I finally got the diagnosis from my regular ol’ GP. He whipped out his iPhone, opened up an app, and read off every detail about MAV.

Could’ve saved myself hundreds of dollars, and countless hours if I just went to him to begin with.
But you live and you learn right?

— Begin quote from “lorcalon”

— Begin quote from “longshort”

I originally wondered if it was MS, but multiple docs told me this: If you have a clear MRI (no lesions)

— End quote

and even if you have lesions it’s not necessarily reason to panic, as these can also be caused by migraine. I think there’s a paper posted here on that somewhere but I couldn’t find it

— End quote

Wow this is interesting, and I would love to read it if anyone knows where to find it. Im wondering if many people are then misdiagnosed with ms when you have MAV?

— Begin quote from “Nancy W”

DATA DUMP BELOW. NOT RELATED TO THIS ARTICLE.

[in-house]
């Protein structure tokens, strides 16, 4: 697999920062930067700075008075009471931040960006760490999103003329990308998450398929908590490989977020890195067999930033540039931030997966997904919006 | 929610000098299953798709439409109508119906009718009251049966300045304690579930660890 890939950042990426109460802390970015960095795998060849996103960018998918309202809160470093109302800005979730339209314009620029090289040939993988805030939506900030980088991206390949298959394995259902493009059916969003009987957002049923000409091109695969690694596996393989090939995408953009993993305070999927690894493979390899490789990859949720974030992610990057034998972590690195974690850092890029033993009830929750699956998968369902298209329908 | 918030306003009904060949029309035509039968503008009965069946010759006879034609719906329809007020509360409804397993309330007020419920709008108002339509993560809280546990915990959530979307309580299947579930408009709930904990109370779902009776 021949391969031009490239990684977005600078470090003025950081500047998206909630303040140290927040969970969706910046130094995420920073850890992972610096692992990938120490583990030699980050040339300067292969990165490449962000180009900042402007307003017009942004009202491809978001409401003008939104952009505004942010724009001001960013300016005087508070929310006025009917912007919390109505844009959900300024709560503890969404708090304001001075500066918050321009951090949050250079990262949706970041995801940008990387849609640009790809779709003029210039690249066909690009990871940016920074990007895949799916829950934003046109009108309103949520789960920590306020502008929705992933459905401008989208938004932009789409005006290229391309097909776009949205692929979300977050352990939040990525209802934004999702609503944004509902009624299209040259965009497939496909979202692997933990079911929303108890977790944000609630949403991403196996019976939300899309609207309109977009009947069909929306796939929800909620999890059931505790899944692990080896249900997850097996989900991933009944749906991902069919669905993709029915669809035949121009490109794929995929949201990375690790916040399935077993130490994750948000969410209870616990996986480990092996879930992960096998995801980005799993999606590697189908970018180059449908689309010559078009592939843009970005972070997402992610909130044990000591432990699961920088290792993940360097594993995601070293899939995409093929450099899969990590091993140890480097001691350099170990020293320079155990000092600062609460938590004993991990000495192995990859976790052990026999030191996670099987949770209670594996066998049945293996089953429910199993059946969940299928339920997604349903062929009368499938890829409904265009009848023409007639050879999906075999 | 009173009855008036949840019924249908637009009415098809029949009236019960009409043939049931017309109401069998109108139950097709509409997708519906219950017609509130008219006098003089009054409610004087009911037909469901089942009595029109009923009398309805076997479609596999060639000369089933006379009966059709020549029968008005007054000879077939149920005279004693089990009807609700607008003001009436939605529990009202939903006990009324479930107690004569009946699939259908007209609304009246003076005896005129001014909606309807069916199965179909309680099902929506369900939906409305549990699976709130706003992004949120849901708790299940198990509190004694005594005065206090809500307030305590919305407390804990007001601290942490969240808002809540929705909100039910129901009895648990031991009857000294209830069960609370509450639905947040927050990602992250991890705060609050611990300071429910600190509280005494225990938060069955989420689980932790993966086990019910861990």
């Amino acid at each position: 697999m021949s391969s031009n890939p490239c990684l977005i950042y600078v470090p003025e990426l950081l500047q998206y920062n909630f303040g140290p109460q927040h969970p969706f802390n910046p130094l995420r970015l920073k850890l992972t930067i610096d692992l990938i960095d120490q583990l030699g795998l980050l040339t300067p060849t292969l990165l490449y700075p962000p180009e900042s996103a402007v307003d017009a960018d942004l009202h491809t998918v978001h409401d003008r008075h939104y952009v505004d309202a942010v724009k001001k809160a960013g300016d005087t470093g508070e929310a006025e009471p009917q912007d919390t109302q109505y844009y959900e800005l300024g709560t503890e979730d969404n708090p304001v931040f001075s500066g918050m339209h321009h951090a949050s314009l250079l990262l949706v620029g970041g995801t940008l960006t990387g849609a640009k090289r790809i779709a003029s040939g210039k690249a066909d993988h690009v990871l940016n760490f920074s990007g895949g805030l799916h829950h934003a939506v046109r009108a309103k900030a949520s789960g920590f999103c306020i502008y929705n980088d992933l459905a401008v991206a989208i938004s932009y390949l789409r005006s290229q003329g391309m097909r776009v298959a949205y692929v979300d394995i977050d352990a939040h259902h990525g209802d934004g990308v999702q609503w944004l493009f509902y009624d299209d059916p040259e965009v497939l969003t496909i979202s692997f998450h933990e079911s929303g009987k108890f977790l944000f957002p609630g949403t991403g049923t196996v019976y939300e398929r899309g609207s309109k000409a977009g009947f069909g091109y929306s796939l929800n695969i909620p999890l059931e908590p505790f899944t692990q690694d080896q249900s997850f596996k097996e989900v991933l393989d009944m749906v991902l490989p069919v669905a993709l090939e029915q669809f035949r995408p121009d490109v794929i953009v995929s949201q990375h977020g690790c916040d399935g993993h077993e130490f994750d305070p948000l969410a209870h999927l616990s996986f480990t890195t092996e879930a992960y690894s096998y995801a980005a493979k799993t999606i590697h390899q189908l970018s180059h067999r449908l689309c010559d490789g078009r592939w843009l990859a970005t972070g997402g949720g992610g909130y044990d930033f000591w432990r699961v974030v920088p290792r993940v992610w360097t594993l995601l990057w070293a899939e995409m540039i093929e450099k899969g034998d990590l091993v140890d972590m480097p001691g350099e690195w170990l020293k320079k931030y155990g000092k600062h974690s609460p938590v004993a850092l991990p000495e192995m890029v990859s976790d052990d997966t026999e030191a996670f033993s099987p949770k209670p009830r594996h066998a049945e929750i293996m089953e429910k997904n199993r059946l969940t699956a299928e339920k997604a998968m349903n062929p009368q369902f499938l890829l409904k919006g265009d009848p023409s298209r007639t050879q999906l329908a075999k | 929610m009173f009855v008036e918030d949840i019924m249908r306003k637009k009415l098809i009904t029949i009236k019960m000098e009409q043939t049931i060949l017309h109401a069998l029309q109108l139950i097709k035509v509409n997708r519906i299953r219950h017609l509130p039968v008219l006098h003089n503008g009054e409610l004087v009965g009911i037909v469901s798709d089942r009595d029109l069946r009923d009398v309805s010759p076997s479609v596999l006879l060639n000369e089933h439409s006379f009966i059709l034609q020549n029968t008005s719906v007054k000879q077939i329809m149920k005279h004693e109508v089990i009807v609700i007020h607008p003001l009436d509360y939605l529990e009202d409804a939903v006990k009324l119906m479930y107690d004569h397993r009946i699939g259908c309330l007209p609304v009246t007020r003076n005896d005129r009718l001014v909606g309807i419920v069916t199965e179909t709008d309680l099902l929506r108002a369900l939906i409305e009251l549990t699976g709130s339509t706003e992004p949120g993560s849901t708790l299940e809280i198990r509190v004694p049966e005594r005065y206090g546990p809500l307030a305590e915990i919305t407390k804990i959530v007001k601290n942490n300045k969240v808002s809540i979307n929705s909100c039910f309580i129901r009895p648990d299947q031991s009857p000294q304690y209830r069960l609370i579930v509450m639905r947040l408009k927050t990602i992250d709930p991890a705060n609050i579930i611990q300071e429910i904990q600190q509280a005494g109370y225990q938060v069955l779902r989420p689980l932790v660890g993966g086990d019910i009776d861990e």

I guess when you’re the patient and you have something that you’ve learned quite a bit about, and found lots of other people with it and information sources about it, it seems shocking that your doctor has never heard of it, or doesn’t believe in it.

— End quote

I think this is it, I just wonder, how could I know more than you do about this? I guess like dizzymingo said though, she never heard of it till it happened to her. Hoping for a clear MRI on Tuesday or atleast a doctor who knows how to look over it right.

Rebecca: Lots of people will have tiny (“punctate”) white-matter lesions on the MRI, whose cause is difficult to identify.

Supposedly these little spots can be due to migraine, “small-vessel ischemic disease” (blood-vessel problems attributable to smoking, high blood pressure, cholesterol, aging, or what have you), maybe other things.